July 2017 reading round-up

Time is precious

July was a quieter month than June was or than August promises to be. Which meant I finally got to spend a few lazy days reading for hours on end, which I often miss out on in the summer. I think our next free weekend is in September, and no doubt that will get booked up soon!

One thing we did do in July was go to see Raghu Dixit live. Tim and I were complete newbies but a friend had persuaded us to join her and I’m so glad she did. He and his band are hugely talented and super upbeat. It was a really good time, and an interesting experience being at a gig where I didn’t understand the lyrics to any of the songs (well, except one line in one song that was in English). But we did still have a stab at singing along when Dixit encouraged us to.

Books read

A Week’s Holiday in the Forest of Dean by John Bellows
This was a present from my Dad, and it might at first glance appear to be a joke gift but it’s actually a sign of my Dad knowing me really well. It’s a reproduction of a Victorian travel guide to the place where I grew up (and where my parents still live). The tone is dry and there are lists of facts such as hill elevations and coal pit yields, but I really enjoyed figuring out what has changed and what is still the same. Bellows is clearly entranced and I can’t help but agree with his taste!

Scary Godmother: Ghoul’s Out for Summer by Jill Thompson
In this indie comic we learn how Scary Godmother went to magic school and learned to be both a witch and a fairy godmother. She and her friends are all going their separate ways for the summer, but of course they all get into various scrapes and need to help each other out. These are fun characters with a Halloween theme.

Those Who Leave and Those Who Stay by Elena Ferrante
In this third instalment of the Neapolitan novels, Elena and Lila navigate motherhood and the question of love versus marriage. They’re living in separate cities, communicating mostly by phone, but they still consider each other vital. I feel like politics came more to the fore in this novel than the previous ones, but it’s mostly about different ways of escaping poverty. Ferrante’s writing is excellent as ever.

Finder, Vol.1: Sin-Eater, part 1 by Carla Speed-McNeil
This is a graphic novel about Jaeger, an aboriginal detective of sorts, in a future city where humans, aliens and hybrid species live uneasily side by side. It’s an original, intelligent story but it’s also pretty complicated, relying on endnotes to elucidate many details.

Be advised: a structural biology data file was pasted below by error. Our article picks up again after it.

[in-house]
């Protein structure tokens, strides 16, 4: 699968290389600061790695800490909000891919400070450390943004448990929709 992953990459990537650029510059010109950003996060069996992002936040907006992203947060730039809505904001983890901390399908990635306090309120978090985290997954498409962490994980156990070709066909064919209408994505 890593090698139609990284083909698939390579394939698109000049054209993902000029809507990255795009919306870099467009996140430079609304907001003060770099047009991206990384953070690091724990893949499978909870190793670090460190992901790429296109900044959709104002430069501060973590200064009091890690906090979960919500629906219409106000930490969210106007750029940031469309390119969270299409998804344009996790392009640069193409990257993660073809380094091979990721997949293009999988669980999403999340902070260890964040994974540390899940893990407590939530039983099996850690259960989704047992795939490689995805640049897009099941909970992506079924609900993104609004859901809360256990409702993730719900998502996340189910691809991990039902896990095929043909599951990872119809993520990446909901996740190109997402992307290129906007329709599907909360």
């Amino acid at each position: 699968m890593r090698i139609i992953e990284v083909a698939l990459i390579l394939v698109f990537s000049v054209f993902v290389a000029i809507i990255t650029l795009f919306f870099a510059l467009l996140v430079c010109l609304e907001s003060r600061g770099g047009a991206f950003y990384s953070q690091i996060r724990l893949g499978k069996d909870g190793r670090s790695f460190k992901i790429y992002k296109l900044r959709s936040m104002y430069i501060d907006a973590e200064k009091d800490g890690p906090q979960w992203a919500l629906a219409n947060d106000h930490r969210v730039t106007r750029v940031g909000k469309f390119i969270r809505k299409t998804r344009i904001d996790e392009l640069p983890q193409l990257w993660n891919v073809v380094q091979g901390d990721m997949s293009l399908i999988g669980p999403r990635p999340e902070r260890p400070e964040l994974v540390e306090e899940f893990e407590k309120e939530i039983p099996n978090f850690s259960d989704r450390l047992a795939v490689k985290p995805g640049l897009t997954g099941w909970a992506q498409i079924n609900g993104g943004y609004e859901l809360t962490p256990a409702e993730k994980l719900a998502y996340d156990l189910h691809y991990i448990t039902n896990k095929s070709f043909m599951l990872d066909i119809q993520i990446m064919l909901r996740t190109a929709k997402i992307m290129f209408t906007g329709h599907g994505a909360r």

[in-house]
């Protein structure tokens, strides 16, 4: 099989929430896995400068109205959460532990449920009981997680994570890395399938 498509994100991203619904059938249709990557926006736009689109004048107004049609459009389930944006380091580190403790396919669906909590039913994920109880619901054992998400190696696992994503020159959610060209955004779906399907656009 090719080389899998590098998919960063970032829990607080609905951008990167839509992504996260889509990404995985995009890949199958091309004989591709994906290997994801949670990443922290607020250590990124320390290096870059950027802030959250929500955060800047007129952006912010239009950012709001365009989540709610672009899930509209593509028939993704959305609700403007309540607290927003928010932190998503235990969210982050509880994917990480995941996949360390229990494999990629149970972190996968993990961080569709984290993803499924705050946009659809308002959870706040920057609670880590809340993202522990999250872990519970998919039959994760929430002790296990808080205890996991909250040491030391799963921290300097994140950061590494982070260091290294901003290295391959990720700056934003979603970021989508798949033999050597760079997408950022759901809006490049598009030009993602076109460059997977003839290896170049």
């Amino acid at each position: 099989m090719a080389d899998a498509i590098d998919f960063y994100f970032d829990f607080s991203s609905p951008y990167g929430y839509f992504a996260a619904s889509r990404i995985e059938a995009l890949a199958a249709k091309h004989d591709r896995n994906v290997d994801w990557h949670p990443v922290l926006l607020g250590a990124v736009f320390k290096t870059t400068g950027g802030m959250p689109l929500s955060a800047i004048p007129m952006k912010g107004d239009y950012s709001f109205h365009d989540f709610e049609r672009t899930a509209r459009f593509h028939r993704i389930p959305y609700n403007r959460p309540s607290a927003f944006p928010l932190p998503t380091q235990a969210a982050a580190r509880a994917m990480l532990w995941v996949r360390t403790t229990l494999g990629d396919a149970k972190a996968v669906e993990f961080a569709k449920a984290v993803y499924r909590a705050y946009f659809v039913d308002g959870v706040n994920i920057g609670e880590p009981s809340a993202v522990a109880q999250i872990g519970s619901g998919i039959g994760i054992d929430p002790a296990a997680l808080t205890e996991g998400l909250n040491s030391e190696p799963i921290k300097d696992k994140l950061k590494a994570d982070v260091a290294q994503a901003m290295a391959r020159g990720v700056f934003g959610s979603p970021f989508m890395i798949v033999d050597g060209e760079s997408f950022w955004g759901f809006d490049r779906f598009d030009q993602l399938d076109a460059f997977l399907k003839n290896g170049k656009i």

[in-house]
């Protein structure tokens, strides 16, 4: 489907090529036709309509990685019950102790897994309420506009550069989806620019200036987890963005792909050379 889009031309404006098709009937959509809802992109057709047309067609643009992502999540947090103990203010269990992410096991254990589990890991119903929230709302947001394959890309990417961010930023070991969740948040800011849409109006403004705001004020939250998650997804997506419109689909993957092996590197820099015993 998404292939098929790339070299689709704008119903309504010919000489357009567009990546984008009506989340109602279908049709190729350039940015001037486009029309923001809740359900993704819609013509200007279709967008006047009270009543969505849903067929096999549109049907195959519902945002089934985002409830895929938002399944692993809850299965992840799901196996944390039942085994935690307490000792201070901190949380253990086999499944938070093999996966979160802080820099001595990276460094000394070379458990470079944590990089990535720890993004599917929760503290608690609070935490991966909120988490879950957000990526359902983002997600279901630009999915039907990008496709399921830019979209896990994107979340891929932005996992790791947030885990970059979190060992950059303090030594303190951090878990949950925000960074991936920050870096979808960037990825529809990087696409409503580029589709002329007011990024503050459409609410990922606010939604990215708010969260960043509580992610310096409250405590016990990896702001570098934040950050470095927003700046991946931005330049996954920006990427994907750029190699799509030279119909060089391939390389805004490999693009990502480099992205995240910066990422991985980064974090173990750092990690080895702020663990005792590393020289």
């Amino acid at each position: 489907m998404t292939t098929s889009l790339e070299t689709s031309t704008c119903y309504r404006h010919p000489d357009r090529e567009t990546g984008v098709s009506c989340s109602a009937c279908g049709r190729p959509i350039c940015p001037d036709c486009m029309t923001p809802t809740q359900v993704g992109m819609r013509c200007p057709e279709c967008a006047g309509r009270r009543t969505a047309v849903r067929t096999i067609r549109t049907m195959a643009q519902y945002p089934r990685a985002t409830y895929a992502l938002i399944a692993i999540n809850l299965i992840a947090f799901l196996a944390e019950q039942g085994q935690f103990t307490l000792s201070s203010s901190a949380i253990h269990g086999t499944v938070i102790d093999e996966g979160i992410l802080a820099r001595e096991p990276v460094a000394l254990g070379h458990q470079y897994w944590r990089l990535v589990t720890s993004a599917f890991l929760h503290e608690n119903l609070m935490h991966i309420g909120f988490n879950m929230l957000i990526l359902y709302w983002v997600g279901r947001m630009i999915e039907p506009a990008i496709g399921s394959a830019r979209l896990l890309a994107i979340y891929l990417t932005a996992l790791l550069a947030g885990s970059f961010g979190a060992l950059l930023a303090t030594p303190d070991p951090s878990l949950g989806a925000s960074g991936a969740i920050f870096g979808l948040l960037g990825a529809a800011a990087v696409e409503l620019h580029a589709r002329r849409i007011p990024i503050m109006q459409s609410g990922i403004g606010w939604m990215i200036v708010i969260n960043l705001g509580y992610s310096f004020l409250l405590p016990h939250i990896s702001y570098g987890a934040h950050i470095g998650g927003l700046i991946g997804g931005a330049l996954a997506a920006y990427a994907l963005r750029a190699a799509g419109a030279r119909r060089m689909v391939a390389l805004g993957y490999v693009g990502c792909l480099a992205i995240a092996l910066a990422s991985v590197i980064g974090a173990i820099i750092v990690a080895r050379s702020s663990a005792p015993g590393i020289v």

Finder, Vol.2: Sin-Eater, part 2 by Carla Speed-McNeil
The story of Jaeger, his girlfriend Emma and her three children is wrapped up, but not before it all gets much more complicated. Speed-McNeil’s art is beautiful and the ideas fantastical, sometimes startling. I enjoyed this a fair bit more than volume 1 and it even made me consider going back to the start again.

A Russian Affair by Anton Chekhov
A slim collection of five short stories that are all in theory about love, but for the most part are more about social expectations leading to missed opportunities, or frankly unpleasant young men deciding they can do better. This did not sell me on Chekhov.

I’ll Sell You a Dog by Juan Pablo Villalobos
A really fun farce about an old man living in a block of flats reserved for retirees in Mexico City. Teo enjoys standing apart from the other residents, refusing to join their daily book group and accusing them of snobbery about his having been a taco seller all his life. He’s a drunk and also suffers from dementia, so it’s hard to know whether to believe him. A really smart book.

The Other Boleyn Girl by Philippa Gregory
This is a big book with small handwriting that somehow covers an eventful 20 years of British history without really elucidating anything. It’s a very compelling read, and for a long while I enjoyed the attempt to get under the skin of Anne Boleyn and her younger sister Mary Boleyn, who both vied for the attention of King Henry VIII while he was despairing that his first wife had grown too old to give him a son. But there was a turning point when it all got a bit nasty, and I realised major events had passed by without mention. This is the problem with having studied the Tudors so many times at school!

Short stories read

“…Warmer” by A R Morlan (Nightmare magazine)

“Solstice” by Anne Enright (New Yorker)

“A small flame” by Yiyun Li (New Yorker)